They also use breadboards, a direct current (DC) power supply, jumpers and 2 digital multimeters to measure the current vs. voltage characteristic of metal film resistors and light-emitting diodes (LEDs).
As always, members of the department who want to see revamped laboratory activities, equipment, or procedures are invited to drop by Lab 32 or Lab 26 to see the action!
REMINDER: Possible Power Outages Due to Electrical Work Upcoming on March 12
February 26th’s planned work seems to have had no noticeable impact on our building, but remember that electrical work will continue for two more Saturdays. Oncor will be conducting work at the Greenville electrical station on three upcoming Saturdays. The work may lead to short outages or power glitches in Fondren Science Building around 8am on any of Feb. 26, March 5, or March 12. Everyone is recommended to do the following:
- For a non-essential computer, make sure it’s powered off when you leave on the Friday preceding each day.
- For an essential computer, make sure it is plugged into a battery backup and that the battery backup is in good working order. If you cannot plug it into a battery backup system (e.g. a UPS), make sure it is plugged into a surge protector to prevent electrical energy spikes from damaging the equipment. This would also apply to any other sensitive equipment.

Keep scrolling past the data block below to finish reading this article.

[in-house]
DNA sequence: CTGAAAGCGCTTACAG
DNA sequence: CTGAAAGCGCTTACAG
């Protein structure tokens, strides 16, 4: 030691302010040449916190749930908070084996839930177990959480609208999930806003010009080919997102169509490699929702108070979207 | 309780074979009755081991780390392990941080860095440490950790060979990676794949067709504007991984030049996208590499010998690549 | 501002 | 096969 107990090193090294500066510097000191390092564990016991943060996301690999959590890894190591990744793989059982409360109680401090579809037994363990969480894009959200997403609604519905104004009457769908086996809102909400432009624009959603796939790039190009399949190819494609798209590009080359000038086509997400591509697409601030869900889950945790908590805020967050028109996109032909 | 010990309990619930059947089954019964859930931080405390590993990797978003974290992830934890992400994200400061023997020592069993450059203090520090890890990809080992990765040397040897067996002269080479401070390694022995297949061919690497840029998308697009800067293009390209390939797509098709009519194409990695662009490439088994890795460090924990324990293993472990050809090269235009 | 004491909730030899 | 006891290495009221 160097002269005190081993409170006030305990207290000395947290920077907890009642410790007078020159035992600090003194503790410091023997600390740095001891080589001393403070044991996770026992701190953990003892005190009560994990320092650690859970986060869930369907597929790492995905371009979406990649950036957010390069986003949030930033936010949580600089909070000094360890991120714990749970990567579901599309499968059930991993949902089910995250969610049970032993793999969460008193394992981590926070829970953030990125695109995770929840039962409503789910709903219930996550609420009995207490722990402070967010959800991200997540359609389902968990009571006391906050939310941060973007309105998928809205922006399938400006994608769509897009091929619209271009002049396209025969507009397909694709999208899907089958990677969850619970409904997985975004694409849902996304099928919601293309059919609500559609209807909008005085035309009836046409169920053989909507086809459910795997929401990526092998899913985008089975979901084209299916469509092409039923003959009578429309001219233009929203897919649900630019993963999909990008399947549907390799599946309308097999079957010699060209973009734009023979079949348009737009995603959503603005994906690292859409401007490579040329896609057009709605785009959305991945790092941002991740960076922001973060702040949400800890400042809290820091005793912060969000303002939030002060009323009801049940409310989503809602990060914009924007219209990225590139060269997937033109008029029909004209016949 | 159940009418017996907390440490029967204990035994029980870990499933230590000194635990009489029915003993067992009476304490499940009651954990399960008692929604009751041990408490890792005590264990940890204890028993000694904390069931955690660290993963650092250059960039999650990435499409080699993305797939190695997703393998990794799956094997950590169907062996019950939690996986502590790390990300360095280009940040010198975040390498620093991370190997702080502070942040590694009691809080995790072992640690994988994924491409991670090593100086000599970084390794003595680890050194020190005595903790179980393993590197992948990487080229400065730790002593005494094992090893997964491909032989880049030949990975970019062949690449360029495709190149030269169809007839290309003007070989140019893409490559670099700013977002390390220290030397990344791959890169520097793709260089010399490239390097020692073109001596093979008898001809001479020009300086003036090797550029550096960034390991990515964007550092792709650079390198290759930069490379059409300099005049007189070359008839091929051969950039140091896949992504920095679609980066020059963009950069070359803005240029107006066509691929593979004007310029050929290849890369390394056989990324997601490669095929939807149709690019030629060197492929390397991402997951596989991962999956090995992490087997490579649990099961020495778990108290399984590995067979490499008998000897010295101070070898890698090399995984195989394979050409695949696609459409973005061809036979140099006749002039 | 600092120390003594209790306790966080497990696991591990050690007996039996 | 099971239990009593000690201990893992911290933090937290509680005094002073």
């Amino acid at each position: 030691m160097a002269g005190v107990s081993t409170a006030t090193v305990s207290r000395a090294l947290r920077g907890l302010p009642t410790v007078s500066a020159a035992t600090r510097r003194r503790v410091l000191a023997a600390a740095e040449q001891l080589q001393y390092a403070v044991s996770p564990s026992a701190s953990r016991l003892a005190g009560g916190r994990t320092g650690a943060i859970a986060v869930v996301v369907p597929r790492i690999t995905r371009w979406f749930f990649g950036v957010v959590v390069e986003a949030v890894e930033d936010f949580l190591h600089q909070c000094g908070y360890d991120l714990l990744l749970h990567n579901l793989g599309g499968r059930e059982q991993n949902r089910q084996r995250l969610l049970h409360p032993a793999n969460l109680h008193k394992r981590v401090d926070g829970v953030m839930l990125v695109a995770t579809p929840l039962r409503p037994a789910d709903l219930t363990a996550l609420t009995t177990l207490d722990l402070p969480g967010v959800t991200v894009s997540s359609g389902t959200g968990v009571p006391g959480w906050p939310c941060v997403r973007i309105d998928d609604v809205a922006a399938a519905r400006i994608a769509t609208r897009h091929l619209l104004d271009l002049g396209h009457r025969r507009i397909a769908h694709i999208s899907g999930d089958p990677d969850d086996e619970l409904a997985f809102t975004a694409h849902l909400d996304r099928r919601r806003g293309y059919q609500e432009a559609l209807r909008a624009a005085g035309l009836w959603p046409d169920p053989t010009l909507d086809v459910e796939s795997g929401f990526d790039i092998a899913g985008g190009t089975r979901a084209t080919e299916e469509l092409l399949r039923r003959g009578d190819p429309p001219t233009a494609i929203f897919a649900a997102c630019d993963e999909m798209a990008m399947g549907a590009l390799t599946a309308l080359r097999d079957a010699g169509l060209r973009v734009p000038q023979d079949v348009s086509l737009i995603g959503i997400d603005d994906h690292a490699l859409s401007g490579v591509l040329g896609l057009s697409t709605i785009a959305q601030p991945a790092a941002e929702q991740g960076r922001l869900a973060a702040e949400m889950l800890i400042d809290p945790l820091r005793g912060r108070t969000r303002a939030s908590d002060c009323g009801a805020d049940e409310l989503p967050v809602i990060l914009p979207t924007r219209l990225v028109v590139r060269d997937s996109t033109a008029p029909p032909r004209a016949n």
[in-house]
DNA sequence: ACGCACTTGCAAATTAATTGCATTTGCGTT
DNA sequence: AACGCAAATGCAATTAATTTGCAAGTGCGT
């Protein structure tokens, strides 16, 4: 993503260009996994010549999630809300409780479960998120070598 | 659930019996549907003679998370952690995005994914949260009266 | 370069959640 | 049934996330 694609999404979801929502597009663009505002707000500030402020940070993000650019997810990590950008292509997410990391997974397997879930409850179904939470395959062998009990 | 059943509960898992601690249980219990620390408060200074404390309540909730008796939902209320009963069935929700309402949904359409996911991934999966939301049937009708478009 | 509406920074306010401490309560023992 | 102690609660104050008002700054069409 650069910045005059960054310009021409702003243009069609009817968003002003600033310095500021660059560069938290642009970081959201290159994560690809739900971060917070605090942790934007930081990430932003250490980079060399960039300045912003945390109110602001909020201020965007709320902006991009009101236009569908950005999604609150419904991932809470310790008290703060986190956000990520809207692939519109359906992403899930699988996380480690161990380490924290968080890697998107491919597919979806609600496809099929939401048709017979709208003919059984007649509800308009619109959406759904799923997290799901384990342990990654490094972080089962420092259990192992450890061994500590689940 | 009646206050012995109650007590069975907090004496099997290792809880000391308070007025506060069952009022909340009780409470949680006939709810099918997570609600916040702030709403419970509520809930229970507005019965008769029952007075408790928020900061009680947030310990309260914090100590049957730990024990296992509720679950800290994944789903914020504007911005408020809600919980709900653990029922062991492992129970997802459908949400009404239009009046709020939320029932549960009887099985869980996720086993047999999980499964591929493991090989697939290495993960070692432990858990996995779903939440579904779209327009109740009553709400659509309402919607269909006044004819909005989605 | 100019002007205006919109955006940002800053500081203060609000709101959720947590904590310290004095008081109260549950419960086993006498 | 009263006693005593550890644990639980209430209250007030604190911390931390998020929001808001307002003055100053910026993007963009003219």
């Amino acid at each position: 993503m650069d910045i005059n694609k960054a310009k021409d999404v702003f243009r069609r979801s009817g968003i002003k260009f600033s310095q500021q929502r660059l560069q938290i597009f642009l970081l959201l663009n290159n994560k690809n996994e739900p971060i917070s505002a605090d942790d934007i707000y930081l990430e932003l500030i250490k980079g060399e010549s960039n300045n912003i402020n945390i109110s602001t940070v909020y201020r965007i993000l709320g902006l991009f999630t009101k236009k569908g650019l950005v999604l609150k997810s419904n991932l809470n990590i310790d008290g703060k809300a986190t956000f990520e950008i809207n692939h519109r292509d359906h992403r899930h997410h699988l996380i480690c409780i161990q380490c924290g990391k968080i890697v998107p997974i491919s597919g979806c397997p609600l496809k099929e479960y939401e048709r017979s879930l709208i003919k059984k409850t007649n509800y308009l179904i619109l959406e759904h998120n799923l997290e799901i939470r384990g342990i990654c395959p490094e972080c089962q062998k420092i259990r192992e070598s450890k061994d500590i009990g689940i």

For more information, please contact the Dedman College Facilities Manager, Scot Montague.
If you have something to share please feel free to send it along. Stories of your activities in research, the classroom, and beyond are very welcome!
The department staff continue to work on behalf of Research Operations (Michele Hill) and Academic Operations (Benisha Young). They can be contacted for assistance, or to make appointments for input and help, through the Department Main Office (FOSC 102).
If you have something to share please feel free to send it along. Stories of students in research, the classroom, internships or fellowships, awards, etc. are very welcome!
Students Enjoy Sky Views and Hot Chocolate for SCI-4301
The SCI-4301 course being piloted this term (“Astro-eXtraordinary: the Universe Beyond Earth”) has so far covered fundamental building blocks and laws of nature, stellar birth, life, and death, solar system and planetary formation, and the astrochemistry of Saturn’s moon, Titan, both in bench and computational contexts. The weather was finally good enough this week to have some additional fun: sky watching!
PerunaScope, an automated 11-inch Celestron reflecting telescope, was brought out and setup by the Blanton Student Observatory between Heroy and Carr Collins Halls. There were decent views, even with ambient city lights, of the Orion nebula, Betelgeuse, Rigel, some open star clusters, and (of course) the moon. The featured photo this week is from SMU undergraduate Fope Adejumo, and the photos below are from Physics Minor Lauren Horton.
Students enjoyed hot chocolate and got to peek inside the Blanton Student Observatory at the original telescope. If you are interested in organizing a viewing night you can contact the Physics Department Chair for more information. Students who wish to be trained to use PerunaScope can do the same to find out how to do that!
If you are an alum of the doctoral, masters, majors or minor programs in Physics at SMU, or have worked in our program as a post-doctoral researcher, and wish to share news with the community, please send your story to the Physics Department and we’ll work with you to get it included in a future edition.